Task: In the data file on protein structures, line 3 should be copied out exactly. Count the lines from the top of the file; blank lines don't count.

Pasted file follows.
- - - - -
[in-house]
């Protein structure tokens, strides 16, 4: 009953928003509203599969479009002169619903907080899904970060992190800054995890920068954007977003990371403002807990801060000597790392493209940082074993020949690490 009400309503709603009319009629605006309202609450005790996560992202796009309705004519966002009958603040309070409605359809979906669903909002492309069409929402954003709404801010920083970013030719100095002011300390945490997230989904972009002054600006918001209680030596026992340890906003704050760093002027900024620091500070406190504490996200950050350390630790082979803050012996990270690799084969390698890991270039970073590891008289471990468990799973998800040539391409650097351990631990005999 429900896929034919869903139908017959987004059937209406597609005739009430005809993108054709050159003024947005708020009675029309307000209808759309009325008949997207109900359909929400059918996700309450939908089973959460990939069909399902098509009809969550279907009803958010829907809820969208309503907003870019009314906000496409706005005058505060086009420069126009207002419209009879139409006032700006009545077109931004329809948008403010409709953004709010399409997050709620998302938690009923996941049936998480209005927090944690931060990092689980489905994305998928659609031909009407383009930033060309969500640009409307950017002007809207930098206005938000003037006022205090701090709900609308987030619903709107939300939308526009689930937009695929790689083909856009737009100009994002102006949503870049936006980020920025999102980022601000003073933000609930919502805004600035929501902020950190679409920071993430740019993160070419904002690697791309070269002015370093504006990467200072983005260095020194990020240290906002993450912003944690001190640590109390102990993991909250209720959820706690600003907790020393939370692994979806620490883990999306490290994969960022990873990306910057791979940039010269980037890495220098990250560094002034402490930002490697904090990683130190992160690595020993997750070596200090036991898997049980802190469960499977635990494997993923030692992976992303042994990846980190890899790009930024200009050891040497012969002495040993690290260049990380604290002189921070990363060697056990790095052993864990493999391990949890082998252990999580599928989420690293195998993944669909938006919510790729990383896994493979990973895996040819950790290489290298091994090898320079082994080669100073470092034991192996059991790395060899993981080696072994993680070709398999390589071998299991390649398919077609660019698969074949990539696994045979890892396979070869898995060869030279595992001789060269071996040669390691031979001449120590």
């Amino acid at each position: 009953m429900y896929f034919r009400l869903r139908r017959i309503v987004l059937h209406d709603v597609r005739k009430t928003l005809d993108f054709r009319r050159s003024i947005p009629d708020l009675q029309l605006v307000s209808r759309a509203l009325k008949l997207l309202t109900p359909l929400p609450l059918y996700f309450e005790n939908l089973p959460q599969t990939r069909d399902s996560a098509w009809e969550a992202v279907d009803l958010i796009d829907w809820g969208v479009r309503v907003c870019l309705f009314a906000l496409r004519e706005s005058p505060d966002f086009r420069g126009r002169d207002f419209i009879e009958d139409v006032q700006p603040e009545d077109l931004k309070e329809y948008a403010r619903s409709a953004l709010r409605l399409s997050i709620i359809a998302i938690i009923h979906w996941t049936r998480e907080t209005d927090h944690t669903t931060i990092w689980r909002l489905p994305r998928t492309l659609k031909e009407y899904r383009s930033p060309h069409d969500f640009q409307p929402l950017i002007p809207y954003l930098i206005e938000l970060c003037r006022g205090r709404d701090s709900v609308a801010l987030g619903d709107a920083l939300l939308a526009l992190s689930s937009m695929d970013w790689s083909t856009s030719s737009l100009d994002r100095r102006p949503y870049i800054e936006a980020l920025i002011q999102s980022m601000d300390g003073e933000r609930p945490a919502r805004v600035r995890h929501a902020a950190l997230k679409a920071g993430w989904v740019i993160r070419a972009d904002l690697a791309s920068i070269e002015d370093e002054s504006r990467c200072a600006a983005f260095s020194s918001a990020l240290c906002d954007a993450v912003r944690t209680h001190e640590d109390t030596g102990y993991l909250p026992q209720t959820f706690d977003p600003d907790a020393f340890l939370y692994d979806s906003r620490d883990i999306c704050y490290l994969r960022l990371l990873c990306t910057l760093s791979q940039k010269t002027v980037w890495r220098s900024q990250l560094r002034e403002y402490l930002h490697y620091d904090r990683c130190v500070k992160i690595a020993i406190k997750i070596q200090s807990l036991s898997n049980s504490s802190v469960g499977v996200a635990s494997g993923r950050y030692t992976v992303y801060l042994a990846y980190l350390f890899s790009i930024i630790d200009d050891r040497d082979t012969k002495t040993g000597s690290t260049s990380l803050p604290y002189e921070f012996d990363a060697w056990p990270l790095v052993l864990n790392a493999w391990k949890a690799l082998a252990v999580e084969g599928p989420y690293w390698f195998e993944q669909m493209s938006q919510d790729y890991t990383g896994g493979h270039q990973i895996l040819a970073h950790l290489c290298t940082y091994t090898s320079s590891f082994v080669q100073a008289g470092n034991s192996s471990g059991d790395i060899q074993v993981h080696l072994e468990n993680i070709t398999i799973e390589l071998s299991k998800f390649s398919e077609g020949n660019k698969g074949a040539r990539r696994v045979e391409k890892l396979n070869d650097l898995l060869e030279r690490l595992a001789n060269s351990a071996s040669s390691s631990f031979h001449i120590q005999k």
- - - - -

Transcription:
């Amino acid at each position: 009953m429900y896929f034919r009400l869903r139908r017959i309503v987004l059937h209406d709603v597609r005739k009430t928003l005809d993108f054709r009319r050159s003024i947005p009629d708020l009675q029309l605006v307000s209808r759309a509203l009325k008949l997207l309202t109900p359909l929400p609450l059918y996700f309450e005790n939908l089973p959460q599969t990939r069909d399902s996560a098509w009809e969550a992202v279907d009803l958010i796009d829907w809820g969208v479009r309503v907003c870019l309705f009314a906000l496409r004519e706005s005058p505060d966002f086009r420069g126009r002169d207002f419209i009879e009958d139409v006032q700006p603040e009545d077109l931004k309070e329809y948008a403010r619903s409709a953004l709010r409605l399409s997050i709620i359809a998302i938690i009923h979906w996941t049936r998480e907080t209005d927090h944690t669903t931060i990092w689980r909002l489905p994305r998928t492309l659609k031909e009407y899904r383009s930033p060309h069409d969500f640009q409307p929402l950017i002007p809207y954003l930098i206005e938000l970060c003037r006022g205090r709404d701090s709900v609308a801010l987030g619903d709107a920083l939300l939308a526009l992190s689930s937009m695929d970013w790689s083909t856009s030719s737009l100009d994002r100095r102006p949503y870049i800054e936006a980020l920025i002011q999102s980022m601000d300390g003073e933000r609930p945490a919502r805004v600035r995890h929501a902020a950190l997230k679409a920071g993430w989904v740019i993160r070419a972009d904002l690697a791309s920068i070269e002015d370093e002054s504006r990467c200072a600006a983005f260095s020194s918001a990020l240290c906002d954007a993450v912003r944690t209680h001190e640590d109390t030596g102990y993991l909250p026992q209720t959820f706690d977003p600003d907790a020393f340890l939370y692994d979806s906003r620490d883990i999306c704050y490290l994969r960022l990371l990873c990306t910057l760093s791979q940039k010269t002027v980037w890495r220098s900024q990250l560094r002034e403002y402490l930002h490697y620091d904090r990683c130190v500070k992160i690595a020993i406190k997750i070596q200090s807990l036991s898997n049980s504490s802190v469960g499977v996200a635990s494997g993923r950050y030692t992976v992303y801060l042994a990846y980190l350390f890899s790009i930024i630790d200009d050891r040497d082979t012969k002495t040993g000597s690290t260049s990380l803050p604290y002189e921070f012996d990363a060697w056990p990270l790095v052993l864990n790392a493999w391990k949890a690799l082998a252990v999580e084969g599928p989420y690293w390698f195998e993944q669909m493209s938006q919510d790729y890991t990383g896994g493979h270039q990973i895996l040819a970073h950790l290489c290298t940082y091994t090898s320079s590891f082994v080669q100073a008289g470092n034991s192996s471990g059991d790395i060899q074993v993981h080696l072994e468990n993680i070709t398999i799973e390589l071998s299991k998800f390649s398919e077609g020949n660019k698969g074949a040539r990539r696994v045979e391409k890892l396979n070869d650097l898995l060869e030279r690490l595992a001789n060269s351990a071996s040669s390691s631990f031979h001449i120590q005999k």